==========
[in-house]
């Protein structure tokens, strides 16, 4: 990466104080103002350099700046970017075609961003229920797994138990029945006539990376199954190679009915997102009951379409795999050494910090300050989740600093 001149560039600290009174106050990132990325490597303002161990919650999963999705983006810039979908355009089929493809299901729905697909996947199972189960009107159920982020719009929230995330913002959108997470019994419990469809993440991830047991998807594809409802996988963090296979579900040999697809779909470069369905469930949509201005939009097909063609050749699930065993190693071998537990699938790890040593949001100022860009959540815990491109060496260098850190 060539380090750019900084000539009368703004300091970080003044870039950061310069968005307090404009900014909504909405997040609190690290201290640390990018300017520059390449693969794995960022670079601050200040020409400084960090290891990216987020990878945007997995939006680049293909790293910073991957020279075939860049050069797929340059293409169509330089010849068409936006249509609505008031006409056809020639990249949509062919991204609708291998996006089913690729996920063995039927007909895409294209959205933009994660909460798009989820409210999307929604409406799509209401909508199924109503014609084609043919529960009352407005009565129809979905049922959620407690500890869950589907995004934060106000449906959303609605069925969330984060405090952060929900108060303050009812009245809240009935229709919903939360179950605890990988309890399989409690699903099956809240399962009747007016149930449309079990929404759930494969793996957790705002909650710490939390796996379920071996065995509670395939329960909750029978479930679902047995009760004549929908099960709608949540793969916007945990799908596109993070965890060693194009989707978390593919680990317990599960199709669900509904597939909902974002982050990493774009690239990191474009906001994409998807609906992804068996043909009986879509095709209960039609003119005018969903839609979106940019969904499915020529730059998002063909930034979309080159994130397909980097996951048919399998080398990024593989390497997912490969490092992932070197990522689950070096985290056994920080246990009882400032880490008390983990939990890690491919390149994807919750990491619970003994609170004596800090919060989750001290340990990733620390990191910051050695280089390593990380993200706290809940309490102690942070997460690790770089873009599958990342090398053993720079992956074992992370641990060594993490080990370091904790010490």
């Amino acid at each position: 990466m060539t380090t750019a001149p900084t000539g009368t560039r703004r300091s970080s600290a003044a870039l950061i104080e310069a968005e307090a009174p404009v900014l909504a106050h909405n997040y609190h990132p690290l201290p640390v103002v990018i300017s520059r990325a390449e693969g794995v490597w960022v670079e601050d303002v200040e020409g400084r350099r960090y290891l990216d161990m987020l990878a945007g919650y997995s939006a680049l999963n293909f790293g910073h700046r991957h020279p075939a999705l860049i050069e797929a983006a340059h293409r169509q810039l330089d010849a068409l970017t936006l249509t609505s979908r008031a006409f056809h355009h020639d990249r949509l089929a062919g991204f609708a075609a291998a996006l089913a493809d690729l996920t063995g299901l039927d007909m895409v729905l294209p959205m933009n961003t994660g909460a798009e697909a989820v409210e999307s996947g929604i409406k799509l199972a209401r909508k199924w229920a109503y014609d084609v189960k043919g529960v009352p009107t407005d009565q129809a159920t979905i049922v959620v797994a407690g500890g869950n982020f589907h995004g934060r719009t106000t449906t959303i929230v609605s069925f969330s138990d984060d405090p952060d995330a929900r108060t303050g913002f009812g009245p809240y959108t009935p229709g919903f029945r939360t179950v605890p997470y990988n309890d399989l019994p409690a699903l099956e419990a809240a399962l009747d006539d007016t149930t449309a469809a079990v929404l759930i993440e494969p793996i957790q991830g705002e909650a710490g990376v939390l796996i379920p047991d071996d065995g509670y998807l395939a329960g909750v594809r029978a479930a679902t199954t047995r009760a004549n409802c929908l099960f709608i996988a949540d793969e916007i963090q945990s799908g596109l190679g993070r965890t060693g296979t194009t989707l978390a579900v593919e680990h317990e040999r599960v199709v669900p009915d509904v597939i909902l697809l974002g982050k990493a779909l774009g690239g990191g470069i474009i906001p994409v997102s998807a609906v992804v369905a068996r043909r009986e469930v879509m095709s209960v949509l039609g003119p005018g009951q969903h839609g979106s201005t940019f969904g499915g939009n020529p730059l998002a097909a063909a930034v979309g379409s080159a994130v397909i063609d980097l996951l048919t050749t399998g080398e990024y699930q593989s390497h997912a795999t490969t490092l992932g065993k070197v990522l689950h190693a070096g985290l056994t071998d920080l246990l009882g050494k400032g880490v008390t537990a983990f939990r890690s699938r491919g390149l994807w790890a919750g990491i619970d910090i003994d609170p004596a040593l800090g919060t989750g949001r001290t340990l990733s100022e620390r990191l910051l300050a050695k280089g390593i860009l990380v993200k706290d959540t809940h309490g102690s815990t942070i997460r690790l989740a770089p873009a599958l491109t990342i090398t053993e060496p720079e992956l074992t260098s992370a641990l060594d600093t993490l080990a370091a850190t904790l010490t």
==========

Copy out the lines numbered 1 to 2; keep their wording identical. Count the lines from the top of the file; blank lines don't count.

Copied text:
[in-house]
């Protein structure tokens, strides 16, 4: 990466104080103002350099700046970017075609961003229920797994138990029945006539990376199954190679009915997102009951379409795999050494910090300050989740600093 001149560039600290009174106050990132990325490597303002161990919650999963999705983006810039979908355009089929493809299901729905697909996947199972189960009107159920982020719009929230995330913002959108997470019994419990469809993440991830047991998807594809409802996988963090296979579900040999697809779909470069369905469930949509201005939009097909063609050749699930065993190693071998537990699938790890040593949001100022860009959540815990491109060496260098850190 060539380090750019900084000539009368703004300091970080003044870039950061310069968005307090404009900014909504909405997040609190690290201290640390990018300017520059390449693969794995960022670079601050200040020409400084960090290891990216987020990878945007997995939006680049293909790293910073991957020279075939860049050069797929340059293409169509330089010849068409936006249509609505008031006409056809020639990249949509062919991204609708291998996006089913690729996920063995039927007909895409294209959205933009994660909460798009989820409210999307929604409406799509209401909508199924109503014609084609043919529960009352407005009565129809979905049922959620407690500890869950589907995004934060106000449906959303609605069925969330984060405090952060929900108060303050009812009245809240009935229709919903939360179950605890990988309890399989409690699903099956809240399962009747007016149930449309079990929404759930494969793996957790705002909650710490939390796996379920071996065995509670395939329960909750029978479930679902047995009760004549929908099960709608949540793969916007945990799908596109993070965890060693194009989707978390593919680990317990599960199709669900509904597939909902974002982050990493774009690239990191474009906001994409998807609906992804068996043909009986879509095709209960039609003119005018969903839609979106940019969904499915020529730059998002063909930034979309080159994130397909980097996951048919399998080398990024593989390497997912490969490092992932070197990522689950070096985290056994920080246990009882400032880490008390983990939990890690491919390149994807919750990491619970003994609170004596800090919060989750001290340990990733620390990191910051050695280089390593990380993200706290809940309490102690942070997460690790770089873009599958990342090398053993720079992956074992992370641990060594993490080990370091904790010490």